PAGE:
My weight has stayed about the same, but I believe I have put on some muscle and increased strength. To a certain point, I feel a lot better than before; but is this the wrong way if my aim is to achieve my BMI goals?

    Thanks in advance.

  • Andy

    Hi Jesper,

    Thank you for sharing such a usefull program. I have a few questions if you don’t mind. You recommend to do some cycling directly after weight training, which will help the muscles in the motor learning phase. Which is the better way to ride, spinning lightly or push a considerably heavier gear? And what is the best duration to do so?

    Thanks in advance.

  • Louis Tate

    Hi there, I just started this workout today (I’m doing tuesday thursday instead of monday thursday) i have added in some flexibility and core stuff and am also spinning twice a week aswell as club riding at the weekend, i should also mention that i cycle to and from work. I like the workout but wondering about a few things: firstly what effect would it have if i did all the freeweight stuff first (squat, bench, dead)? (just for practicalities and machine availability) also can i replace the deadlift with a powerclean as i want to get more upper body stuff in there. What would you reccommend for weight progression, should i find a challenging weight and stick with it or should I constantly be pushing to lift a higher weight? One last thing, i want to do an upper body session on sunday so my legs get rested but so i can work on upper body strength a bit more, what sort of exercises would you advise?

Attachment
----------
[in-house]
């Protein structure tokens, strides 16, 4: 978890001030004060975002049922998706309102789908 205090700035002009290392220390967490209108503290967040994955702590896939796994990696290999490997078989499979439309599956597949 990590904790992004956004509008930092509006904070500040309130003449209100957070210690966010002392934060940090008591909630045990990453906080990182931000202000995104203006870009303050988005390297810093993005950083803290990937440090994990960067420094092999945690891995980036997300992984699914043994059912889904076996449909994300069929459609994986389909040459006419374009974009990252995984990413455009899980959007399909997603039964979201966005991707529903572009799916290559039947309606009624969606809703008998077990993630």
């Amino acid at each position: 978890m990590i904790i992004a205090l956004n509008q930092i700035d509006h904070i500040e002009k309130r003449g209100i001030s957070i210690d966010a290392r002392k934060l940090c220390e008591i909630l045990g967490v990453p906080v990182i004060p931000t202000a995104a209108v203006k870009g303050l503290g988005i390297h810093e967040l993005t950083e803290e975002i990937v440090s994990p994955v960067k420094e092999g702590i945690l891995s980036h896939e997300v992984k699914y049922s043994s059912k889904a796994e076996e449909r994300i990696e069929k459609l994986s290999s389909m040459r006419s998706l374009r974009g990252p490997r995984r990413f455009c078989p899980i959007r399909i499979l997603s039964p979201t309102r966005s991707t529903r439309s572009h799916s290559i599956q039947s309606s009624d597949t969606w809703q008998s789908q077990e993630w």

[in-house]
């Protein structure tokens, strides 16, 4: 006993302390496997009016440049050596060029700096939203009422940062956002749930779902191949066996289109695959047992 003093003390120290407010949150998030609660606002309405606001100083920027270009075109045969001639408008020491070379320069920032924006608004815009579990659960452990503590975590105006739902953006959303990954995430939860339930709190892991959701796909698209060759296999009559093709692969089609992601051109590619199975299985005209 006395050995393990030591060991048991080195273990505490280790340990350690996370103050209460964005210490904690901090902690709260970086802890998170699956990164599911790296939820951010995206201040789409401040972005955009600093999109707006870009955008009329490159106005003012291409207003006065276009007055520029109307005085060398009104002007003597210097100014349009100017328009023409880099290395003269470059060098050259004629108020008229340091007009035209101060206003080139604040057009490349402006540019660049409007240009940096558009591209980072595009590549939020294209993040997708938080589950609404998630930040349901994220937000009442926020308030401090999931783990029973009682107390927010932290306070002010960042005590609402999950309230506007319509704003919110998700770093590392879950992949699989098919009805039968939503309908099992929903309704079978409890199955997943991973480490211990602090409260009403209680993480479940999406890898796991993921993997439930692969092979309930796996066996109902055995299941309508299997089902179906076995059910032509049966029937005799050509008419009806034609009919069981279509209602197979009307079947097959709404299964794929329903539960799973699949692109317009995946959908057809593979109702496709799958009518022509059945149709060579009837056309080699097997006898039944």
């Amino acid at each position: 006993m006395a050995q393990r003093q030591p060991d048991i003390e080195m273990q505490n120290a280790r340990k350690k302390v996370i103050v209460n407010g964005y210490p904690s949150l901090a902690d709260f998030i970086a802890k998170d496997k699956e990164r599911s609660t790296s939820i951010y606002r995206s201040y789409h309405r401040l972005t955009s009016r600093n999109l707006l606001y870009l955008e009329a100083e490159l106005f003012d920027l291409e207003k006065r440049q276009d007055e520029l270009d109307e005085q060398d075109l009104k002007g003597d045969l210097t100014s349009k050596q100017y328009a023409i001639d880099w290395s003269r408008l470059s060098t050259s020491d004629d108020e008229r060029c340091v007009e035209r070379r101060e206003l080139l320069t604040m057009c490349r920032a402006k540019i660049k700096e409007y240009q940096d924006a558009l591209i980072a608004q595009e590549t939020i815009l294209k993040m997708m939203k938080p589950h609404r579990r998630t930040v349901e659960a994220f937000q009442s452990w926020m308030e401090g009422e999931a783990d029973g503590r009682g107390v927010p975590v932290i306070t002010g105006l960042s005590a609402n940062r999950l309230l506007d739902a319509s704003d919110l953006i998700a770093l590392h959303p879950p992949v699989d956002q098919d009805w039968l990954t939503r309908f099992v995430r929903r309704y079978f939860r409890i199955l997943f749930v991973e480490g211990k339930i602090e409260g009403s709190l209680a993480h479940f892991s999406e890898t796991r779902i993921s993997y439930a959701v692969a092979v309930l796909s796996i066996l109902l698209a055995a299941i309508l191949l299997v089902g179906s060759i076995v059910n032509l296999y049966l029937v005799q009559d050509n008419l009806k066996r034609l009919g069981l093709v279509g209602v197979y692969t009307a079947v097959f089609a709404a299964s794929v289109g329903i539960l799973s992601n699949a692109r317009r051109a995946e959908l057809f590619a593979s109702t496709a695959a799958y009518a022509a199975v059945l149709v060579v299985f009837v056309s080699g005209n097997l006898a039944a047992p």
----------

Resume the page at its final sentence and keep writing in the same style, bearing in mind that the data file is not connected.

thanks, LT

  • Sebastiano

    I have noticed that Louis’ question is still unanswered.
    My two cents, if I may:

    – if you stick with the plan and actually squat and deadlift, the back side of your torso will get good stimulus. Additionally, chin ups complete the top/side part. Caution with chin ups as, believe it or not, they may negatively affect your aerodynamics.
    – moving to the flip side (front), again the lower part will be poked for good by squat and DL. But if you want to throw in something more, then bench and press (standing military press, FRONT press 😉 ). Same criteria as top of the page.

    I trust this helps!

    Sebastiano

  • jill

    I don’t race bikes. I just love to ride a lot. If I incorporate this plan into my week, how should I adjust my riding? (Days per week, duration, hilly vs flat, etc)

  • ray cruz

    I have just started to ride and thinking of doing a few races in the near future, my question is this do I need to build body mass of just develop strength. I am currently weight 150 lbs, and am 5.5 I want to gain weight but from what I can see in some races I don’t need to gain but be stronger. I really don’t know what to do or how to approach this problem

  • Peter

    Why not train to failure?

  • Jamie

    Peter failure can cause you to use poor form and also takes you longer to recover from, reducing the compound effect of the workouts and hindering the the strength endurance side of things.